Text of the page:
Overview of Therapeutic Assessment

What does research show about Therapeutic Assessment?

    Finn and Tonsager (1992) conducted the first controlled study of Therapeutic Assessment with a group of college students awaiting psychotherapy at a university counseling center. The students were randomly assigned to either supportive nondirective counseling (n = 29) or a brief Therapeutic Assessment consisting of an initial session, MMPI-2 test administration, and summary/discussion session (n = 31). The two treatments were matched for duration, each being two clinical sessions, and the groups were equivalent at baseline in terms of self-reported symptomatic distress and self-esteem. Immediately following the interventions, students in the Therapeutic Assessment group reported increased self-esteem relative to the comparison group (Cohen’s d = .38). At a two-week follow-up, the Therapeutic Assessment group reported substantially less symptomatic distress than the control group (d = .36) and the improvement in self-esteem had increased (d = .46). The assessment group also showed more hope about their ability to tackle life problems than did the controls (d = .96).

    Newman and Greenway (1997) essentially replicated Finn and Tonsager’s results in Australia—albeit with somewhat smaller effect sizes--and improved on their design by having both groups take the MMPI-2, not just the Therapeutic Assessment group. (The control group received MMPI-2 feedback after the research follow-up was completed.) Again, improvements in self-reported symptomatic distress and self-esteem were noted in the group participating in the brief Therapeutic Assessment.

    Ackerman, Hilsenroth, Baity, and Blagys (2000), using a modified version of Finn’s method, compared clients receiving a Therapeutic Assessment to those receiving a traditional psychological assessment in terms of the therapeutic alliance they developed with their clinician and the likelihood they would follow-through on treatment recommendations. Clients receiving the Therapeutic Assessment rated their sessions as more vulnerable, powerful, deep, special, and full, their relationship with the assessor as more positive, and they were more likely to follow through on a recommendation for psychotherapy (33% vs. 13%) than clients receiving a traditional non-collaborative psychological assessment. Hilsenroth, Peters, and Ackerman (2004) showed that the positive effects of Therapeutic Assessment extended into psychotherapy following an assessment, with those clients receiving a collaborative assessment rating their alliance with their therapists significantly higher than did those clients who received a traditional assessment.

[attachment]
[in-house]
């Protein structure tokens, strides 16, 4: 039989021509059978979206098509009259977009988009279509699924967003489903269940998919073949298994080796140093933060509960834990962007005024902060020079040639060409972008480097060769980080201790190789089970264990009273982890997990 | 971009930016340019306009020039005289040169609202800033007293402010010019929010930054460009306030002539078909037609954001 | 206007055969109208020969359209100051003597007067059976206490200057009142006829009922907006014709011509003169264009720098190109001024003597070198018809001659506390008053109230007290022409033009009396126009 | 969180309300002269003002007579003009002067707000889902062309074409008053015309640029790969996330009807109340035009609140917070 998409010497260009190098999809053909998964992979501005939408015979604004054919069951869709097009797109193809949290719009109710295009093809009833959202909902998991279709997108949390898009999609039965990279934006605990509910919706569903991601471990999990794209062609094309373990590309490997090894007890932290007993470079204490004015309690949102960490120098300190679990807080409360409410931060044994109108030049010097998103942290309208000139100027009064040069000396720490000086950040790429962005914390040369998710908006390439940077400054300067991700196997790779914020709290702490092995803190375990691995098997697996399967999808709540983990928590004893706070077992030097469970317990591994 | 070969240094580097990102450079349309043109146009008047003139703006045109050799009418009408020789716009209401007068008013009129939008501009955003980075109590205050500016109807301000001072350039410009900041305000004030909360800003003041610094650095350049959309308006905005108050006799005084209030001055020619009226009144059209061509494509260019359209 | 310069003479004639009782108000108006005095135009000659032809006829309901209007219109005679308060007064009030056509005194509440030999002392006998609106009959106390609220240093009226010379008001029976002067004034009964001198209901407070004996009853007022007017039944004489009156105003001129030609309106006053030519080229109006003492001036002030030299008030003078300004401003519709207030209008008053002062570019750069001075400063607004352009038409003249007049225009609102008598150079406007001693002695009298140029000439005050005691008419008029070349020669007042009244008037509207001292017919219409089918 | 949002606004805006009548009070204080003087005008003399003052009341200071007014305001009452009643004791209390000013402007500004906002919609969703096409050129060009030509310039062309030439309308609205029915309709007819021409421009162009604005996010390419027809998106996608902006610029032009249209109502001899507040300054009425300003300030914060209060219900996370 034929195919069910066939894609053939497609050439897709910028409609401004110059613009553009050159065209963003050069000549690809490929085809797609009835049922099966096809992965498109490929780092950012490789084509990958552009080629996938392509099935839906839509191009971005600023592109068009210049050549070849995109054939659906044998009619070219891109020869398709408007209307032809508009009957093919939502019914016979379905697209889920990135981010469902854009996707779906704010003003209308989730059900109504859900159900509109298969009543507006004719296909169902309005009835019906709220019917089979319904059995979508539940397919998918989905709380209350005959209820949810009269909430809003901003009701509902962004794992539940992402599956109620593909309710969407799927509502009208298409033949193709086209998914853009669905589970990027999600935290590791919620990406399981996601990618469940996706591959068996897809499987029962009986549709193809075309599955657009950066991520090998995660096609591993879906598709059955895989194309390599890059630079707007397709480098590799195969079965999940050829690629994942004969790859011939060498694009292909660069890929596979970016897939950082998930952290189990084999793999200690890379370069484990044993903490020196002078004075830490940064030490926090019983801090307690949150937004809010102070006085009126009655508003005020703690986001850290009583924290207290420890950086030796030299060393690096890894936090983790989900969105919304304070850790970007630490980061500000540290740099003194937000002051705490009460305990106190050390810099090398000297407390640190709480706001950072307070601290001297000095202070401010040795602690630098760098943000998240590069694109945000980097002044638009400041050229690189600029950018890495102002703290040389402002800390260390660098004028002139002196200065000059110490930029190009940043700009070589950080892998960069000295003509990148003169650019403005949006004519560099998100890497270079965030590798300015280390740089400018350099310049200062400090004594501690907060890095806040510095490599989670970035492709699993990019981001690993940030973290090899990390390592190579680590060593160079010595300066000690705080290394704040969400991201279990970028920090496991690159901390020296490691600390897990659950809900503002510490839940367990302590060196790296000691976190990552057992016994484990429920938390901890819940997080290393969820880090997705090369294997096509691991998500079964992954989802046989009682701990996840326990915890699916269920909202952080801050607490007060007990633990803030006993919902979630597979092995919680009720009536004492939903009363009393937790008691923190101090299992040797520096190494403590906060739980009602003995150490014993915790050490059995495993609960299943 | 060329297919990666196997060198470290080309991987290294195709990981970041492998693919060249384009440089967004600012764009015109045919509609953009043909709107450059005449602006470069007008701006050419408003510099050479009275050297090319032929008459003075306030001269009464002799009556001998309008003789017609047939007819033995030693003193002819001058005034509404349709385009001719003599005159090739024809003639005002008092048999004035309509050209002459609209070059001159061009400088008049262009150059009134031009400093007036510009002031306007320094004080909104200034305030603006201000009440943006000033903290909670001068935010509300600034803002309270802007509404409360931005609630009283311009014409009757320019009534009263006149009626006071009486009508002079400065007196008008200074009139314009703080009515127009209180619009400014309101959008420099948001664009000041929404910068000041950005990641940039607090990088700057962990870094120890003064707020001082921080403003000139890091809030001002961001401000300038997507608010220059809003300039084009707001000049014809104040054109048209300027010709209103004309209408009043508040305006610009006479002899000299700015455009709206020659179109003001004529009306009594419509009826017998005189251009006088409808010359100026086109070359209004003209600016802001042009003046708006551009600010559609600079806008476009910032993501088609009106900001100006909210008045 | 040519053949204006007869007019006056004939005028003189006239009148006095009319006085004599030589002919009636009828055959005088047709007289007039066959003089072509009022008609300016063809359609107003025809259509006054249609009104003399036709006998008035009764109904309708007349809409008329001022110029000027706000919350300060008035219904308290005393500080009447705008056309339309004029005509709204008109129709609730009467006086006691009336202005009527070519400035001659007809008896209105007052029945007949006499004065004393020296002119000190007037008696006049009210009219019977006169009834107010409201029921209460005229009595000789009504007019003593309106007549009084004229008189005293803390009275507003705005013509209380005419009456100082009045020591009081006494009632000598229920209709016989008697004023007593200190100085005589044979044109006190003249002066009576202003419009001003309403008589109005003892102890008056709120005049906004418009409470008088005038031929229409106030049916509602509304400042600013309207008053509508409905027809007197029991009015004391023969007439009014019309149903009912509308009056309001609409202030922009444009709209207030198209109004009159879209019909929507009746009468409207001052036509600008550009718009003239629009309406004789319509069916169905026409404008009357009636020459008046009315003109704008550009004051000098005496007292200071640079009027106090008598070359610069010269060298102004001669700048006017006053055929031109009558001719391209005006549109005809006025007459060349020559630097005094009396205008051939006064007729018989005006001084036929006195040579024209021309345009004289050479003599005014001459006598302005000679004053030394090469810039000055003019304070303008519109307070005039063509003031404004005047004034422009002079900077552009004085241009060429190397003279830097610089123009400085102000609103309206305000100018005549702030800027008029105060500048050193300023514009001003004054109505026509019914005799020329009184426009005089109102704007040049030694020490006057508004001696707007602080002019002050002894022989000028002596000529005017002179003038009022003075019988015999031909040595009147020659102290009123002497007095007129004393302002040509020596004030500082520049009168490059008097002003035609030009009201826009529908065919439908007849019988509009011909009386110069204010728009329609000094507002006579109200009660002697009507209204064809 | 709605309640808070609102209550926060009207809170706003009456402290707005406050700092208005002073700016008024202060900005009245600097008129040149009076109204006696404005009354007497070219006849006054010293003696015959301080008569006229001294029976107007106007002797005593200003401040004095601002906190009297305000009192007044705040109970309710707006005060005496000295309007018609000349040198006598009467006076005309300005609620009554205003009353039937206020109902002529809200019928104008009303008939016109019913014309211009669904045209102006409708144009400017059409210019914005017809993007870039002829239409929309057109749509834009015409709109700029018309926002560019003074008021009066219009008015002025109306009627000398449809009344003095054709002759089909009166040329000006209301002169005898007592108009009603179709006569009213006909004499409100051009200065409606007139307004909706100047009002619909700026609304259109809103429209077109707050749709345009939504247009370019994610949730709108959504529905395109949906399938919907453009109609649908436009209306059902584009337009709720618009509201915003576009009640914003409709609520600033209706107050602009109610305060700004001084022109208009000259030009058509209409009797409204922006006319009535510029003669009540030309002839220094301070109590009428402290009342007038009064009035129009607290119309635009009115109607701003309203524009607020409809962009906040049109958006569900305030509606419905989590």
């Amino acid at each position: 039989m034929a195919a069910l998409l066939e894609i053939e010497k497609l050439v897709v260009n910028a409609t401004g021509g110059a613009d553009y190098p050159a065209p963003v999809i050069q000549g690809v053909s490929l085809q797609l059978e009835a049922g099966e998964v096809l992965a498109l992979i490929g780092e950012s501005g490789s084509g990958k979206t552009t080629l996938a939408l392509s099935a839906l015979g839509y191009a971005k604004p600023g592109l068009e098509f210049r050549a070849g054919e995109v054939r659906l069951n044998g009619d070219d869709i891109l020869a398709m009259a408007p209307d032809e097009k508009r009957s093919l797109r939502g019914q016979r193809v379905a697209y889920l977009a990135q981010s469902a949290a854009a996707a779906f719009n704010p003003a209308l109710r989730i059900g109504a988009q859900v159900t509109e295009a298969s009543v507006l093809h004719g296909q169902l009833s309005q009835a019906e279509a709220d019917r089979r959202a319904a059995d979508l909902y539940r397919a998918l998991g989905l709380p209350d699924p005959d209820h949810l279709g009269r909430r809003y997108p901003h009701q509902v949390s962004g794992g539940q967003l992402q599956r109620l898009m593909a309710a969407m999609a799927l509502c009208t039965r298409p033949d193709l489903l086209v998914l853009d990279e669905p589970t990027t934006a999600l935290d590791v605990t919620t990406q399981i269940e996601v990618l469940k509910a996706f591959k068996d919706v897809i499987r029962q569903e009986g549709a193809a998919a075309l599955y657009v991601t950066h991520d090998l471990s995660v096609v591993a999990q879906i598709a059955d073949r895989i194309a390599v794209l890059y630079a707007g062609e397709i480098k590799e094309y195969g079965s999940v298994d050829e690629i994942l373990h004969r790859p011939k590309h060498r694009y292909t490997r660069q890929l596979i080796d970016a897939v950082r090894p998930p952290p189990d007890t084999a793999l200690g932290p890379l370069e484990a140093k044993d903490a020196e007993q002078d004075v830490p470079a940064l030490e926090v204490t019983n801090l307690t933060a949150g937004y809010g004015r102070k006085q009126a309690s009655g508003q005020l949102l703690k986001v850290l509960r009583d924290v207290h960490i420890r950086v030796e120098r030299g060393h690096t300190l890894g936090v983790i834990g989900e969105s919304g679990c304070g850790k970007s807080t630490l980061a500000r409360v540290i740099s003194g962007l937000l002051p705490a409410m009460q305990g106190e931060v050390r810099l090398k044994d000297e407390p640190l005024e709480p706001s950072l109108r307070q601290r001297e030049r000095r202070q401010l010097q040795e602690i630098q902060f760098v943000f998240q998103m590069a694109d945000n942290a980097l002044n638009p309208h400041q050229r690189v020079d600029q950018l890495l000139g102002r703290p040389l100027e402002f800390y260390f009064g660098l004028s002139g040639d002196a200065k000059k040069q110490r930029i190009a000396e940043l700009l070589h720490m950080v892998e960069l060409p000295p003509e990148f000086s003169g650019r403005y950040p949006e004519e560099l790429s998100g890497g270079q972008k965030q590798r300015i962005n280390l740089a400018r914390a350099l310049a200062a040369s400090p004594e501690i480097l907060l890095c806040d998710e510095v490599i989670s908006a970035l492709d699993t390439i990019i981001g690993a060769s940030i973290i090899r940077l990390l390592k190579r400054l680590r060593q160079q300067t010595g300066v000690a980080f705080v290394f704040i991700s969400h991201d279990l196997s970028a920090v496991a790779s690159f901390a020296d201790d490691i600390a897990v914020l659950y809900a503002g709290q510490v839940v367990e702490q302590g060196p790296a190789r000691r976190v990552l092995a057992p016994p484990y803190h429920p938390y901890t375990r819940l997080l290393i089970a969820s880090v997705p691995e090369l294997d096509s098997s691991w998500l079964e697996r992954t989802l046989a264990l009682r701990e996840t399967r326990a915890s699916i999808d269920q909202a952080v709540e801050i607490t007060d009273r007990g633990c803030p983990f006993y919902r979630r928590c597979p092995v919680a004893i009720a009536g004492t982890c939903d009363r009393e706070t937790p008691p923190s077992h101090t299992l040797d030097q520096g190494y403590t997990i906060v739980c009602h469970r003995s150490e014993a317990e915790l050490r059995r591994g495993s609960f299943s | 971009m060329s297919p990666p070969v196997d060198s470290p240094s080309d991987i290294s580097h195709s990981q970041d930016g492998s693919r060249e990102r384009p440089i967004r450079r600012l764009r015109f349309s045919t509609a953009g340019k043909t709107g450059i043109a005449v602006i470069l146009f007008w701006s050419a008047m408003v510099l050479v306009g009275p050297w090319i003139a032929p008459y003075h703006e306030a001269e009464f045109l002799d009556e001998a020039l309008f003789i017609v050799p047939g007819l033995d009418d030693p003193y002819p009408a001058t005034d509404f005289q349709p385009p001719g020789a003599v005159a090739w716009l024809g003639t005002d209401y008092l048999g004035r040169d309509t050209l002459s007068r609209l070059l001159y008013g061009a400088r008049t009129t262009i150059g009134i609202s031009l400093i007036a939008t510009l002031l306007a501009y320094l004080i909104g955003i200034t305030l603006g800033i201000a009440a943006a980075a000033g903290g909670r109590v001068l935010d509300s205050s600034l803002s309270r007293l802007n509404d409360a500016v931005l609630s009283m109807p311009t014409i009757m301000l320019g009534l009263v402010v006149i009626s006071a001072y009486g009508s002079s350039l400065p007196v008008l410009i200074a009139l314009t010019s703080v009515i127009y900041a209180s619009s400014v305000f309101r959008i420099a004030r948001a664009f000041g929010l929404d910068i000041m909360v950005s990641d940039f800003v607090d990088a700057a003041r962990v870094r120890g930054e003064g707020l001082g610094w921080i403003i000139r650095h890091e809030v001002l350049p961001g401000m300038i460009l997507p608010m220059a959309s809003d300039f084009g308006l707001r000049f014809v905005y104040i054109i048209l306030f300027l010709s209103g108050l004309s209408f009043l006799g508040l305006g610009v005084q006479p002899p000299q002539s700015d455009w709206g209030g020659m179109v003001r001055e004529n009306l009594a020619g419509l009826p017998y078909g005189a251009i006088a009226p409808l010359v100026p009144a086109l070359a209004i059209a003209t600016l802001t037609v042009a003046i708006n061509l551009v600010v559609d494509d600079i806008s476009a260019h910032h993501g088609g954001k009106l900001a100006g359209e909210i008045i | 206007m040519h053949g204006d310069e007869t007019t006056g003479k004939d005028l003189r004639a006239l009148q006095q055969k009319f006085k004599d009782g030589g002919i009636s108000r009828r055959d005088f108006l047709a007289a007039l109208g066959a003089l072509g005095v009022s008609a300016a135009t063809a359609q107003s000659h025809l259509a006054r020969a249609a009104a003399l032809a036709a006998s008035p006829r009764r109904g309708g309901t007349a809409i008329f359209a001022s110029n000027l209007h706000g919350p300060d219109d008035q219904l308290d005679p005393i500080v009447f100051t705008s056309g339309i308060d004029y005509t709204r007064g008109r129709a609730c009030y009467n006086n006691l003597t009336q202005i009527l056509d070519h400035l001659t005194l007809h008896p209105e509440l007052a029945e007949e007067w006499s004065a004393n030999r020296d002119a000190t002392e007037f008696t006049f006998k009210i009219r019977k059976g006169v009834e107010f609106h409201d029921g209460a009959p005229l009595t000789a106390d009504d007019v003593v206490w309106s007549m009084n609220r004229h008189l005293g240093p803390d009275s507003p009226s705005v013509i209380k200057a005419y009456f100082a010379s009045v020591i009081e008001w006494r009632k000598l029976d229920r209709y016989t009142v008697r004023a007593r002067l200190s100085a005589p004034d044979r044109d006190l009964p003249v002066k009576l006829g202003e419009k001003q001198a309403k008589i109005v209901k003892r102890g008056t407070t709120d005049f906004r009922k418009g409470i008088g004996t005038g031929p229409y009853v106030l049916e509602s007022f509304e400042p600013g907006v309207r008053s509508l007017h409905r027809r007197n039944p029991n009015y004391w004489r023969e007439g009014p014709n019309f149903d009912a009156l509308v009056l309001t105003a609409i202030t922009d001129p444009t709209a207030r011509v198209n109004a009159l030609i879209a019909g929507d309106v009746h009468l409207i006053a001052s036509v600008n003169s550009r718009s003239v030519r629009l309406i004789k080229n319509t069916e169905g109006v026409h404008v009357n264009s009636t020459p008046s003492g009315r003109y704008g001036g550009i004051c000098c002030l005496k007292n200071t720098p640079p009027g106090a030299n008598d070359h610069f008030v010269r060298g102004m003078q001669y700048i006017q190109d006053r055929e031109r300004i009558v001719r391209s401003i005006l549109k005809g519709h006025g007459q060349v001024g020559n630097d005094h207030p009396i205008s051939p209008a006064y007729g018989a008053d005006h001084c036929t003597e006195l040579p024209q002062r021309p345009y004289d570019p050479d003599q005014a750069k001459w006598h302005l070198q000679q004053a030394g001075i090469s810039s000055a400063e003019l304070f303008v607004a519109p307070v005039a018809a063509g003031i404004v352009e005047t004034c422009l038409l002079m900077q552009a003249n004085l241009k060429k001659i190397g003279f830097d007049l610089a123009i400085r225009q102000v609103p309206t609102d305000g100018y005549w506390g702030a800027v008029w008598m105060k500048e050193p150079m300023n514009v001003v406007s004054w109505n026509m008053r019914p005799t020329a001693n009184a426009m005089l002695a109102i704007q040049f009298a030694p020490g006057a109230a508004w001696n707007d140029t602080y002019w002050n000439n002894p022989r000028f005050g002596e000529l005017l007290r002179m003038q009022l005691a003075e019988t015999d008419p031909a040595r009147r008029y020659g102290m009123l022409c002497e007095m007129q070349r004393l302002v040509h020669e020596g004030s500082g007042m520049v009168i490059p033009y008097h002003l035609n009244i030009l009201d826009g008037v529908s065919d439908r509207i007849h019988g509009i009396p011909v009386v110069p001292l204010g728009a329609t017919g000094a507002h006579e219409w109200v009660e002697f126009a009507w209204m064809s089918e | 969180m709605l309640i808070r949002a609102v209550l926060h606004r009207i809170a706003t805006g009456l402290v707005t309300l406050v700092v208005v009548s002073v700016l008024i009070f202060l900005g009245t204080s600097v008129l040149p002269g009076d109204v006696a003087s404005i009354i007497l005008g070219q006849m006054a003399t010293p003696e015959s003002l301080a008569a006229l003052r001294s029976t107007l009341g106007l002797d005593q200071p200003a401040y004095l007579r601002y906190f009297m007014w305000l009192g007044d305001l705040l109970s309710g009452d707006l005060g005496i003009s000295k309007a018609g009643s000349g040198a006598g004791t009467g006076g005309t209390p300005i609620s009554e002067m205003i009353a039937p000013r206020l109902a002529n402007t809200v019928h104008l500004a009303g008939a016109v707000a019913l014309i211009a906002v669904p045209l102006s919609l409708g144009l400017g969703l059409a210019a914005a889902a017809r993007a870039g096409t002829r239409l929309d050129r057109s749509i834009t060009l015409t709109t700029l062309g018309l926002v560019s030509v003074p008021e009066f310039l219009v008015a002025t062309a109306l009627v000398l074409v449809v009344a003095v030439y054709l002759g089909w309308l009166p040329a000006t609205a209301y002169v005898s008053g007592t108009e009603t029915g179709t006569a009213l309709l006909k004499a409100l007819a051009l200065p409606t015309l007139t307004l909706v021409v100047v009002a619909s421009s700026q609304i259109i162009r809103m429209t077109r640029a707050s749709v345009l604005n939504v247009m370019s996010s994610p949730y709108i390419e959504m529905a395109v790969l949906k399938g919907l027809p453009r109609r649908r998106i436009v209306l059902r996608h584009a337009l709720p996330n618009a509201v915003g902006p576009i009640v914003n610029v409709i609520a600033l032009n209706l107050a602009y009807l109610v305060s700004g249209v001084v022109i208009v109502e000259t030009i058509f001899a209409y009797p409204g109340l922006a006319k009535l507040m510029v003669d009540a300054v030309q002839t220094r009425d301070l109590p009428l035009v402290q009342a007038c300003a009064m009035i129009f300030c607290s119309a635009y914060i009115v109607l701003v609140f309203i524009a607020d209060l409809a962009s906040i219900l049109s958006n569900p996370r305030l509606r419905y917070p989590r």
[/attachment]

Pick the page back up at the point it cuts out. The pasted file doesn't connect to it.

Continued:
Tharinger, Finn, Gentry, Hamilton, Fowler, Matson, Krumholz, & Walkowiak (2009) studied 14 children (age 12 and under) and their maternal caregivers as they underwent 8-session Therapeutic Assessment. Following the assessment, both children and mothers reported less symptomatology and a more positive family environment, and mothers felt more positive and less negative about their children. Both children and mothers were highly satisfied with the experience of Therapeutic Assessment.

    In summary, research findings to date suggest that Therapeutic Assessment impacts clients more positively than traditional psychological assessment, that Therapeutic Assessment is a promising brief intervention in itself, and that Therapeutic Assessment is effective with both adult and child clients.